Join Date: Aug 2008
Classic Audio Gear and Classic Audio Stores
You ask some time ago about our favorite classic gear. This, recently, sparked a discussion between my brother and me regarding our old gear and the stores we bought them from.
We decided that our first step into the modern world was in 1958 or so, when, using our father’s Bell and Howell 8mm projector we bought a 5 minute film of “Abbott and Costello Meet Frankenstein.” It was silent with sub-titles, but that showed that we were early adapters of Home Theater.
After WWII (which was way before my time), houses and apartments were wired for not just electricity, but telephones. This caused a new marketing sensation, at least in New York: Appliance stores. There and in the department stores like Macy’s, people bought their music players. Stereo came in about the mid 1950s, and I remember people getting stereo record players and large FM units that often had Short Wave radio in them too. They got records that played, in stereo, ping pong games and trains coming in and out of stations.
Stereo magazines were not “in” yet and everyone we knew used Consumer Reports as their source for good equipment.
We don’t think of Hi Fi stores as appliance store, but they really are specialized ones. I remember them opening in the early 1960s. Most did not have TV or any video stuff in them, although many appliance stores were loaded with TVs.
Buying TV sets then was also buying furniture. Our first was a Dumont TV/Radio/phono combination that came in a big and beautiful finished wooden cabinet. as so many did. They were living room furniture. That lasted throughout the 1950s. Our family had then inexpensive separate radios and an Emerson Record Player that cost $40 in 1963. Stereos has names like “General Electric,” “Westinghouse,” and “RCA.” Sony was beginning to introduce very small TV’s that could be watched playing them on your stomach.
Our first foray into stereo came from a store called Lafayette. Lafayette was store similar to Radio Shack but had its own brands. My brother bought, in 1965 or so, A Lafayette receiver, Criterion speakers and a Gerard 55 (?) Turntable. We think that the needle was a Shure V19 or V91. Lafayette and Radio Shack also sold something we don’t think of anymore, replacement needles for record players. That was a big thing then. Lafayette did a great mail order and we always got their oversized catalog. This was the first time I heard real bass coming from a system, hot socks!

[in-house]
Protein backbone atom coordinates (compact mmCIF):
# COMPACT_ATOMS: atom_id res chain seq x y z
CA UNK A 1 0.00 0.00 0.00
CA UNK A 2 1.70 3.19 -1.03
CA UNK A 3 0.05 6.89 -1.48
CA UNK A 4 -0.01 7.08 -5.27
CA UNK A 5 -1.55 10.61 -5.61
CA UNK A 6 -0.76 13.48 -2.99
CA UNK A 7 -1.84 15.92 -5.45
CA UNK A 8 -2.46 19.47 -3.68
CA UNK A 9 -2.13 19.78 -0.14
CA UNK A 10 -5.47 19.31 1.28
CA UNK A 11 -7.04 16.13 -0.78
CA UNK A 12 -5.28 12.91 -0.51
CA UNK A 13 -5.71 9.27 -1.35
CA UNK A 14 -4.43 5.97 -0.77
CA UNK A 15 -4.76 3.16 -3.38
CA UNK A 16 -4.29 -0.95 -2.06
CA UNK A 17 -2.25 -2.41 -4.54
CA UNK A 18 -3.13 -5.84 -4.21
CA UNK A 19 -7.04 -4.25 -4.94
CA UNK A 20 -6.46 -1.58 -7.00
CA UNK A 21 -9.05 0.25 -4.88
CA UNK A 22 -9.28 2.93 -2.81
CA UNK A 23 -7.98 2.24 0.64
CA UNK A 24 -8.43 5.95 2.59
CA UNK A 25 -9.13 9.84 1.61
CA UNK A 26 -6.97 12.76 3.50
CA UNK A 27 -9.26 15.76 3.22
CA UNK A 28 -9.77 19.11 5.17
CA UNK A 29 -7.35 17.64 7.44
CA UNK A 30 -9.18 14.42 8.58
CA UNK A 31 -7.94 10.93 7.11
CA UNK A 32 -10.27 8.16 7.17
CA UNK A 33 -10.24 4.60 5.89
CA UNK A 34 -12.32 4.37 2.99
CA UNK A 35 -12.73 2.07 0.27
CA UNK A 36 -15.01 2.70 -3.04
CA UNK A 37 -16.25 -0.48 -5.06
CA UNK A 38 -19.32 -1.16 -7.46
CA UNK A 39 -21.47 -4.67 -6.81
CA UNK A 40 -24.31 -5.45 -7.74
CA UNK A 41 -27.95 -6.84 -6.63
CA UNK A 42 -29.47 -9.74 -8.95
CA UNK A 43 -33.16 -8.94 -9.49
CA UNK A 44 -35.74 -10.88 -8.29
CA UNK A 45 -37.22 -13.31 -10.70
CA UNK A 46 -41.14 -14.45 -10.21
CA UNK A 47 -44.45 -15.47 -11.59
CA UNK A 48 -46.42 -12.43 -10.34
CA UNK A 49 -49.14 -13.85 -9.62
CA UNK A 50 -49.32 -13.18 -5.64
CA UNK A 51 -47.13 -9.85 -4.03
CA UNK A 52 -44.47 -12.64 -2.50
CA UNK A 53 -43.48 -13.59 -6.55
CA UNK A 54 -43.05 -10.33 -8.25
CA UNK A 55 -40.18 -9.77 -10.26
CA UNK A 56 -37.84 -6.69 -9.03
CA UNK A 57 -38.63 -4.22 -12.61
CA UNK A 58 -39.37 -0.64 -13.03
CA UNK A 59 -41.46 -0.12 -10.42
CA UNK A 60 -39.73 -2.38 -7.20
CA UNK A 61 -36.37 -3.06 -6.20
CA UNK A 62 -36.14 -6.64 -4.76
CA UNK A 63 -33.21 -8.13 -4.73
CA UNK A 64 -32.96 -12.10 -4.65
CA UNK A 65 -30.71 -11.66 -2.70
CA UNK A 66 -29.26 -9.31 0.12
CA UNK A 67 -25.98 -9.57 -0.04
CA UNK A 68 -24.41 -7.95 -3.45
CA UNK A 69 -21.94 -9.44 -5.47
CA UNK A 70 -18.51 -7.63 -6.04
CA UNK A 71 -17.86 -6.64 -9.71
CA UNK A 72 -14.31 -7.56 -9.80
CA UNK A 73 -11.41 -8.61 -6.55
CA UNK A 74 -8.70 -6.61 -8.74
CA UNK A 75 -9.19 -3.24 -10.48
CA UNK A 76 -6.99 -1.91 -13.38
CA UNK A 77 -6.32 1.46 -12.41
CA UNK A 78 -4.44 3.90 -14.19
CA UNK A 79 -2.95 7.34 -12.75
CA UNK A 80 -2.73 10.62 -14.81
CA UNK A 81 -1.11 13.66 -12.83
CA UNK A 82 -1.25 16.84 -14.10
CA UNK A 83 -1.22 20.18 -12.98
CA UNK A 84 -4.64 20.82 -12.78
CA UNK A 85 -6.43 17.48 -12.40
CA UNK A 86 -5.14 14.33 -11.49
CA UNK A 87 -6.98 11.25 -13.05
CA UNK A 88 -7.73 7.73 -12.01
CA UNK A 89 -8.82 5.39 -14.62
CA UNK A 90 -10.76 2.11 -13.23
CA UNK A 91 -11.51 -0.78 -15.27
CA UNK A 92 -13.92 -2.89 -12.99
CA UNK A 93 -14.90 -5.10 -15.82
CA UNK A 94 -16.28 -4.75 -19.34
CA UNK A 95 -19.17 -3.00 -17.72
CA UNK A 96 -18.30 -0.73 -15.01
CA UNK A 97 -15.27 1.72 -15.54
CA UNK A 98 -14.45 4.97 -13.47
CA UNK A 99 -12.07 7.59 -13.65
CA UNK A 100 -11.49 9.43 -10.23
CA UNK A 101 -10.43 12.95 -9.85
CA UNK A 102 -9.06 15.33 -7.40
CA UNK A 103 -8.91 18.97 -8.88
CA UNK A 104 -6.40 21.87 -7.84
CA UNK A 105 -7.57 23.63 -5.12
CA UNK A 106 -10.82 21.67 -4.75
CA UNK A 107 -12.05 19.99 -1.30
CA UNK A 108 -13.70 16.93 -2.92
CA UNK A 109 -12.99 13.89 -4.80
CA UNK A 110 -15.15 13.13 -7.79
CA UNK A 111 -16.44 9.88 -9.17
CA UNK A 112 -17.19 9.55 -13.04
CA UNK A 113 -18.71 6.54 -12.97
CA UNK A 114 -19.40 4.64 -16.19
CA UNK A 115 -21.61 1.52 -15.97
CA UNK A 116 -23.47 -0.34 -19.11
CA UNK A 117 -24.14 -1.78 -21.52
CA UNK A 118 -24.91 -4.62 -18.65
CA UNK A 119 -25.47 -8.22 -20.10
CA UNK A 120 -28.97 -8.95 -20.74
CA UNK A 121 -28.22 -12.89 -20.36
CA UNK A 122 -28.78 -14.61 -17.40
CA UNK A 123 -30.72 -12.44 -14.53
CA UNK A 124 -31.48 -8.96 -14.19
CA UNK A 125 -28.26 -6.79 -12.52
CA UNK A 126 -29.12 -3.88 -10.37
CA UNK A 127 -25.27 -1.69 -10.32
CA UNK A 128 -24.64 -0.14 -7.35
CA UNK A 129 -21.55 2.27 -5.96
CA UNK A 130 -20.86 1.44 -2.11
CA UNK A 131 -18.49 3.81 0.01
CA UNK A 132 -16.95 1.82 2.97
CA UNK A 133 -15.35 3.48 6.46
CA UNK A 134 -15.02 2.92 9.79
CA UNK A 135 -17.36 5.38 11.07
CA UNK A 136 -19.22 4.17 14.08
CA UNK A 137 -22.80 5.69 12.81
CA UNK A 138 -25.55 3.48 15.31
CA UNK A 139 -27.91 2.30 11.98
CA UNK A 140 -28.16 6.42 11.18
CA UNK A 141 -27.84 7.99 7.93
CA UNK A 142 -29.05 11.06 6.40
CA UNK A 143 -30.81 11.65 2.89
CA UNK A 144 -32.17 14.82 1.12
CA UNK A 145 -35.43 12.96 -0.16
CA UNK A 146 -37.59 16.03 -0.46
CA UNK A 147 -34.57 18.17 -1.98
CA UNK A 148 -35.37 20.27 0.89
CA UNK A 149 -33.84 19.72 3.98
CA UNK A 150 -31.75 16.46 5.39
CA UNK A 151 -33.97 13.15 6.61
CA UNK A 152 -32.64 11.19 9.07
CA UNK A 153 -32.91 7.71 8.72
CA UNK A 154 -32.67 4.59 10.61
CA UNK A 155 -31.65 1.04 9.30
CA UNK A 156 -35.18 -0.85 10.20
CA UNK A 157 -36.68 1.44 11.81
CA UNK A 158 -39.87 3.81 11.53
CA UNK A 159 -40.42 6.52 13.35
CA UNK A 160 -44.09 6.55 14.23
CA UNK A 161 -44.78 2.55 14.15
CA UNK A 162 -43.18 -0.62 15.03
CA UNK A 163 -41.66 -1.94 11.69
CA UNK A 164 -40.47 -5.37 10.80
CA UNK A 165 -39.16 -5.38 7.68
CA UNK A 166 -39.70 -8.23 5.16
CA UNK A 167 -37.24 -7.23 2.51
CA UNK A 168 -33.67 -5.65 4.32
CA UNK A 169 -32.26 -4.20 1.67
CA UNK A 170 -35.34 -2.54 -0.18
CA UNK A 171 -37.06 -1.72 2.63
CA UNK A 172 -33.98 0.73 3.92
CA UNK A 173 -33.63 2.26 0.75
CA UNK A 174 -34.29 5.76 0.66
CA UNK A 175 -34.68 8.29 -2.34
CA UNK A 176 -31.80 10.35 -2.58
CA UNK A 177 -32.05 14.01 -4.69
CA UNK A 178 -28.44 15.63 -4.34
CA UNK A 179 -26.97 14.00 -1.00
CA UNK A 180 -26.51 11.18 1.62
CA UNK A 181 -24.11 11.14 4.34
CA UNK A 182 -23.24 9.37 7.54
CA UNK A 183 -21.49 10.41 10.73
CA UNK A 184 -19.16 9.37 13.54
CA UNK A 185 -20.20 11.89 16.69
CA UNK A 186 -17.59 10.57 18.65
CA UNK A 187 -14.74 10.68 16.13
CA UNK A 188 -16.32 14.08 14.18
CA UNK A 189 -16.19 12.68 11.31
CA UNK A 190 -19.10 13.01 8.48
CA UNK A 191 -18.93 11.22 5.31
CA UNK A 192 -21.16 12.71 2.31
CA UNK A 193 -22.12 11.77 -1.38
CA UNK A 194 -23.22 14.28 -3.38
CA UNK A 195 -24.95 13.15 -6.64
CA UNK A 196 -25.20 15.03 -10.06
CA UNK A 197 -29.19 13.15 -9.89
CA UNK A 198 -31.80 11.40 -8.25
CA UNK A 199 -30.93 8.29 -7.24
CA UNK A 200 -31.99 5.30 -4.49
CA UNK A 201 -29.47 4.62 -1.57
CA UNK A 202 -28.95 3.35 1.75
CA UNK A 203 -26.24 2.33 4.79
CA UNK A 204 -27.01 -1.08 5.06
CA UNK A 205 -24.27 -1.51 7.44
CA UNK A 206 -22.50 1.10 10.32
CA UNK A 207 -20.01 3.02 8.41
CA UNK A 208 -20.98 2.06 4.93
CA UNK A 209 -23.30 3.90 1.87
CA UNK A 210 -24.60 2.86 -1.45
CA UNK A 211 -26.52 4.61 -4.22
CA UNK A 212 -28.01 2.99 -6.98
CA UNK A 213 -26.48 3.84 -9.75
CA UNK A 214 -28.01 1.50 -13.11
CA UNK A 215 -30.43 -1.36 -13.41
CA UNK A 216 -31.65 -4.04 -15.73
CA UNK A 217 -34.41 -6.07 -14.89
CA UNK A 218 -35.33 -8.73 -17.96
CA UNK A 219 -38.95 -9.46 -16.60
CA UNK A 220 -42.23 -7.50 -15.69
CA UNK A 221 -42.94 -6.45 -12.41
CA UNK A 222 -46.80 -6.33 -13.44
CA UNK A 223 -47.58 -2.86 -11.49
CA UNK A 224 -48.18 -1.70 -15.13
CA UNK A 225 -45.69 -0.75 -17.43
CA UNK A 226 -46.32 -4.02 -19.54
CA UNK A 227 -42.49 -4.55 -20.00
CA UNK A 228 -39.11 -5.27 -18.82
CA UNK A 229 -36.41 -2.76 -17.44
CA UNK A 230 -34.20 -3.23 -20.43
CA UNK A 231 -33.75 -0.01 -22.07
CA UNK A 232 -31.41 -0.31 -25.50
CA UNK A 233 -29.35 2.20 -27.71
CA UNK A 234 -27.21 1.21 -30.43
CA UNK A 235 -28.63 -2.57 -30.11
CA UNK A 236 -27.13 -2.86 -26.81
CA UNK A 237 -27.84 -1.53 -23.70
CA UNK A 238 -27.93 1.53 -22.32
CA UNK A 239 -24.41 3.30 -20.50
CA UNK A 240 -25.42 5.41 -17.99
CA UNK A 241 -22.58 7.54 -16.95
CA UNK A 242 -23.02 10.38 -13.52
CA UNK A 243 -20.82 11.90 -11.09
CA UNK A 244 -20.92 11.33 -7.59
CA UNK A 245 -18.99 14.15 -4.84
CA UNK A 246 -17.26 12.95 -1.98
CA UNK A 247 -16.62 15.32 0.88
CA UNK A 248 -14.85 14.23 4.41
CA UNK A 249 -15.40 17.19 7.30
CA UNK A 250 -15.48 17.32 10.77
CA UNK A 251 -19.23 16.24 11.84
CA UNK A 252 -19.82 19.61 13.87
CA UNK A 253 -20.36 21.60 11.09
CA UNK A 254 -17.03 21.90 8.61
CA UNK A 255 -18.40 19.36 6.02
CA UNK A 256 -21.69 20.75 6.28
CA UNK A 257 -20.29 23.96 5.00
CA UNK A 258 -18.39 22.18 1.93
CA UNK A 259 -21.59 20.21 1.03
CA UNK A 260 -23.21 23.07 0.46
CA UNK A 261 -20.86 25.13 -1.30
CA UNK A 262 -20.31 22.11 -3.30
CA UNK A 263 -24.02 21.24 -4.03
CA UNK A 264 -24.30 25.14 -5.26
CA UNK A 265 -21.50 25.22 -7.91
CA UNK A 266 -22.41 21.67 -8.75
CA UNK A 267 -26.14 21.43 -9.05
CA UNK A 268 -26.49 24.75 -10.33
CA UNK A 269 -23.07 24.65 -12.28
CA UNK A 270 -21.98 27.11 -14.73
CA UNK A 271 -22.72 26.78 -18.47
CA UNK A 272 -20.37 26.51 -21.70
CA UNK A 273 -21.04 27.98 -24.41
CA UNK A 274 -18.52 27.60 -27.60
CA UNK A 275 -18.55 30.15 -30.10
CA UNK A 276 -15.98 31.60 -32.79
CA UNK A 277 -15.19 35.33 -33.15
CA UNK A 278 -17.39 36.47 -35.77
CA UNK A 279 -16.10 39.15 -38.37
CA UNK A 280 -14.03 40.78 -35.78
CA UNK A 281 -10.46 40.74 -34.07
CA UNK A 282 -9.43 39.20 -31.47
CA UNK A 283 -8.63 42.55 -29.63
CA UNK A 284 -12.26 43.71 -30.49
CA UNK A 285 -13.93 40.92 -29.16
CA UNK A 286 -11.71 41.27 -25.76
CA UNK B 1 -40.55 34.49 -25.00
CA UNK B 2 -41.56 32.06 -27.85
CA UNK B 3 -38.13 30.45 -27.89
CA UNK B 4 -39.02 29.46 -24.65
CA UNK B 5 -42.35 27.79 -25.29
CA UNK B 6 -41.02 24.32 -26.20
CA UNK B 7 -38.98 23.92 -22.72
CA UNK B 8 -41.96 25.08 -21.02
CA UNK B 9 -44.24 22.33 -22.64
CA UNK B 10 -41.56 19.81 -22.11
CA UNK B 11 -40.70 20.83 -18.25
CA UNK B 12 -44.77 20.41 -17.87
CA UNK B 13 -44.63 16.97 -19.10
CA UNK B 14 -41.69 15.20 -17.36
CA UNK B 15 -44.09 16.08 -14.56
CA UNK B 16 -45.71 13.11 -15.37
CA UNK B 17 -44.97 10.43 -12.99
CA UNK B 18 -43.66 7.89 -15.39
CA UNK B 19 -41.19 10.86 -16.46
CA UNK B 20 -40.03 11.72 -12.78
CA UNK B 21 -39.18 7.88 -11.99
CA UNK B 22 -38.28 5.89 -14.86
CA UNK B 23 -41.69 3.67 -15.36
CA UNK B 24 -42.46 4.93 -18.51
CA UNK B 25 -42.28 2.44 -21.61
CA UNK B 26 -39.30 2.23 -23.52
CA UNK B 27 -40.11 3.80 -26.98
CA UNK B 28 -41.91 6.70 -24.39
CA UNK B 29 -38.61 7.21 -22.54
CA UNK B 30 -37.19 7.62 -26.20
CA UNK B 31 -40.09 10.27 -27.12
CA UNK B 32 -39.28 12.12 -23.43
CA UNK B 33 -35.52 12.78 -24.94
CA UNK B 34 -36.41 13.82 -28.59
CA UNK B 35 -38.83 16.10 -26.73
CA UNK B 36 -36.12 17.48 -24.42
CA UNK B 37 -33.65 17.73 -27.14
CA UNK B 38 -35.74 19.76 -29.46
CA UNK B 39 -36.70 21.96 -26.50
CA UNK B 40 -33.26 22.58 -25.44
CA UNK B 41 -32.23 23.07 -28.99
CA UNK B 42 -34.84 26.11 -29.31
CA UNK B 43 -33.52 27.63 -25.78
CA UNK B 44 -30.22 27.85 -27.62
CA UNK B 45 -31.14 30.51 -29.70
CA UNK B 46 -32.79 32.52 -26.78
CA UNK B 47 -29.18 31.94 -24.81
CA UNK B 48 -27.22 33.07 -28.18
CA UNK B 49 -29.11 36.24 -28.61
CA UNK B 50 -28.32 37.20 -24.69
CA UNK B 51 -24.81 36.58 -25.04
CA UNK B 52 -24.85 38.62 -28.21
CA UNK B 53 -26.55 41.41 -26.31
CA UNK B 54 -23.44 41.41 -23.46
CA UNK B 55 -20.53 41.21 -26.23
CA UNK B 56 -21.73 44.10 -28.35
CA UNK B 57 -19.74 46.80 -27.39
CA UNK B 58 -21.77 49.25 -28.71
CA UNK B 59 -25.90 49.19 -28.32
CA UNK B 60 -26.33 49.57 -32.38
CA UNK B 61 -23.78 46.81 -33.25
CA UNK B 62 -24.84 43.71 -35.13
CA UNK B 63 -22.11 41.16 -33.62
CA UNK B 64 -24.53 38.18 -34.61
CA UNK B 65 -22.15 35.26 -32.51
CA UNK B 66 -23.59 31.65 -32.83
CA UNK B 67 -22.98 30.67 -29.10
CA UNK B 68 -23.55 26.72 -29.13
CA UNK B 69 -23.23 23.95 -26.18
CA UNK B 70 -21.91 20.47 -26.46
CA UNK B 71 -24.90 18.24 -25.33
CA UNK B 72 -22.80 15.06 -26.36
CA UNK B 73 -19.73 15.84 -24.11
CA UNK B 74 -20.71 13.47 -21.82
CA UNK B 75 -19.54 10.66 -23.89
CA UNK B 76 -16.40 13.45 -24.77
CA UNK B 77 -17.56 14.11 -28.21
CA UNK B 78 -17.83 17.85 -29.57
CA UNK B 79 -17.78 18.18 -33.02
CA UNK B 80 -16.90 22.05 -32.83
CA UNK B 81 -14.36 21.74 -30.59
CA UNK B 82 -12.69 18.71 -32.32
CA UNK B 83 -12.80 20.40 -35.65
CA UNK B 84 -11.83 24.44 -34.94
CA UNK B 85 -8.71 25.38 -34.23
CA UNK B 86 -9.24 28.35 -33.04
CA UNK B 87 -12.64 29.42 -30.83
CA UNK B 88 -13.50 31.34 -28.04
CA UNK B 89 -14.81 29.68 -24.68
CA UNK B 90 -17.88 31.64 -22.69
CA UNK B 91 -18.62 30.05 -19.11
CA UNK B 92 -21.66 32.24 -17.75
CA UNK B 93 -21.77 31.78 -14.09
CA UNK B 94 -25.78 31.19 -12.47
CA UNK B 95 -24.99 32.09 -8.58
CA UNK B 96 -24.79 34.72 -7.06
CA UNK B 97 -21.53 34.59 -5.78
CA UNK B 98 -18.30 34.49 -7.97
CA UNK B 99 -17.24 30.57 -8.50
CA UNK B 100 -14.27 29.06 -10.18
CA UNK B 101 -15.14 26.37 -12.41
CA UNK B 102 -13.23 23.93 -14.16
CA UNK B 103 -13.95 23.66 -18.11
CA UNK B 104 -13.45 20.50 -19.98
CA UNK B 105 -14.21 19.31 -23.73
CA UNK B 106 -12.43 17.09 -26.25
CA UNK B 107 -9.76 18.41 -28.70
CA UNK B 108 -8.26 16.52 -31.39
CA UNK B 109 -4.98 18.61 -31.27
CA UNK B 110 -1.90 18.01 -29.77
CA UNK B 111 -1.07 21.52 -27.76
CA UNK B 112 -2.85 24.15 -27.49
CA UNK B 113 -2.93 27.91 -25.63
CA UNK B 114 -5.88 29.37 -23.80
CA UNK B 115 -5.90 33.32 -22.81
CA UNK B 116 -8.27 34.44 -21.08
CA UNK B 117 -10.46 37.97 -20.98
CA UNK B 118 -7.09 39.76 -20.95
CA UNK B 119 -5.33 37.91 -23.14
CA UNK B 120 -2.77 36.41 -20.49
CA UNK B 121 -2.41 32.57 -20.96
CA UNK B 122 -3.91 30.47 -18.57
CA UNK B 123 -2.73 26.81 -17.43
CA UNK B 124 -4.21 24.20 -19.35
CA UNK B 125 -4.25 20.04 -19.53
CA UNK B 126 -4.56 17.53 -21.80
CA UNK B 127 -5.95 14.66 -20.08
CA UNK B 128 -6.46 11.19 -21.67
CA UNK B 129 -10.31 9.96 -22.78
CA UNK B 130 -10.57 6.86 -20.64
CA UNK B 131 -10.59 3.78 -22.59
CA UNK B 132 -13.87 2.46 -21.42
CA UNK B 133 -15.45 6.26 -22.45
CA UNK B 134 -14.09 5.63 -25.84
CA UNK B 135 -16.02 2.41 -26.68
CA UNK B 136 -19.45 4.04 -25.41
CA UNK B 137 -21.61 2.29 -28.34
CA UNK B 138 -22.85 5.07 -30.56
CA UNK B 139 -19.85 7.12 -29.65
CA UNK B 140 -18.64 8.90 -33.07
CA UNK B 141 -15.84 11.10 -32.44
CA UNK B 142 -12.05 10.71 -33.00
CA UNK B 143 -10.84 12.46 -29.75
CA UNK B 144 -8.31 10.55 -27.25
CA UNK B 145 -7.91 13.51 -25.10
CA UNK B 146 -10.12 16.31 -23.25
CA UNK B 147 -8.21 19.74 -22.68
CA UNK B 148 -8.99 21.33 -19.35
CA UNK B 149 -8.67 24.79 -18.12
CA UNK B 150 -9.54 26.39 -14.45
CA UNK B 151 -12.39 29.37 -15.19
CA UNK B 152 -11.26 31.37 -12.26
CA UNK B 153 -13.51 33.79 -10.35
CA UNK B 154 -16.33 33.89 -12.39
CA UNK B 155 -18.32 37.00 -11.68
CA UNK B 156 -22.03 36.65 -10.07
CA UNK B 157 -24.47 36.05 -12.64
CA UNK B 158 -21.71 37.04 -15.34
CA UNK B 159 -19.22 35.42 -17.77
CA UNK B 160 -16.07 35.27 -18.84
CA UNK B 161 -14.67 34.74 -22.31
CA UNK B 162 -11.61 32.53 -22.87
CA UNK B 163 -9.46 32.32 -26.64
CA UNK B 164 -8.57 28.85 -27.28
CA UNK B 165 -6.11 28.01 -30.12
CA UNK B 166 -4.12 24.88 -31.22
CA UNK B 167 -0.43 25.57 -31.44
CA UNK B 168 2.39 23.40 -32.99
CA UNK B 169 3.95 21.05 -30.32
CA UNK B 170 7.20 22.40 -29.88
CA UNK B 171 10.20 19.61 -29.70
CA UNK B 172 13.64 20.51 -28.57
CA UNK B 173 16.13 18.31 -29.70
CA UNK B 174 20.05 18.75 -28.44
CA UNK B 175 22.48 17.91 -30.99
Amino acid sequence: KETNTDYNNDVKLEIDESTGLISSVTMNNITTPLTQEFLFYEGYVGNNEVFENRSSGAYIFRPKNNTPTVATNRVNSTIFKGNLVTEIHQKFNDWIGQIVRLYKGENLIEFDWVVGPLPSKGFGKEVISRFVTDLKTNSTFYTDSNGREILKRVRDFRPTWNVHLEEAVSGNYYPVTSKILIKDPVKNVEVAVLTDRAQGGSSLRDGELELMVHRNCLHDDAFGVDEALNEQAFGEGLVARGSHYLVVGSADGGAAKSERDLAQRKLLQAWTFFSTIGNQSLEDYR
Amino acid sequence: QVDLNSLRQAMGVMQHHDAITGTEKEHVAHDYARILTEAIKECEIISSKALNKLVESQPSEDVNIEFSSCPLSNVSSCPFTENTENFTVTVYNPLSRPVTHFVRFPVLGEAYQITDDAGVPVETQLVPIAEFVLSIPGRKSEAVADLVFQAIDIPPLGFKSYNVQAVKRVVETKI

By then Audio stores like Harvey’s and Stereo Exchange began to flourish. As with Lafayette, they offered substantial discounts when you bought a complete system, more on that later.
At Harvey’s in 1969 or so my brother upgraded his system and got a Pioneer 707 (which, as I recall was made in England, not Japan); Dual 1212 Turntable and electrostatic speakers, whose name we forget.
My brother moved out and took his stereo with him!!!! I went to Harvey’s in 1971 and bought a Sansui receiver, a Dual 1215 (?) turntable and ADVENT speakers which were great. The system cost $400.
In the 1970s, NY still had the “fair trade” was passed during the depression. This meant that the manufacturer could set the lowest retail price for an item and there could be no competition. An electronics story, with TVs but no major stereos, opened called JGE (So what’s the story, Jerry?) and tied to defeat this. They offered lower prices, but you needed a union card.
In 1978 or so I wanted a more powerful system, and went to another store, in Brooklyn that was trying to beat this law too. It was a small mid fi place that had just one store, Crazy Eddies. His prices were not yet insane. And he did not yet have video! I bought there a Dynaco Preamp (PAT-5); a Dynaco two channel amp and Electrosomething speakers. The sound was incredible! I kept my turntable, but wanted a 1975 ADC Accutrac 4000 Turntable that, in an era before CD, you could choose your tracks!
Not soon enough to save JGE, the free trade laws were both thrown out and repealed and the competition was on. And stereo stores seemed to thrive, but Lafayette went under. But you could now buy electronics at below the msrp.
Stores offered manuals and guides to buying and setting up stereos. I will try to post one here. If you want one, and I can't post it, please email me and I will; send it to you! I scanned and made it a PDF
Next I will tell the first time a stereo salesman insulted me! And the start of home theater with a Laser Disc player.
|audio, catalog, catalogue, harvey, kind, lafayette, needle, nyc, player, powered, radio, receiver, record, shack, stereo, store, vbulletin|
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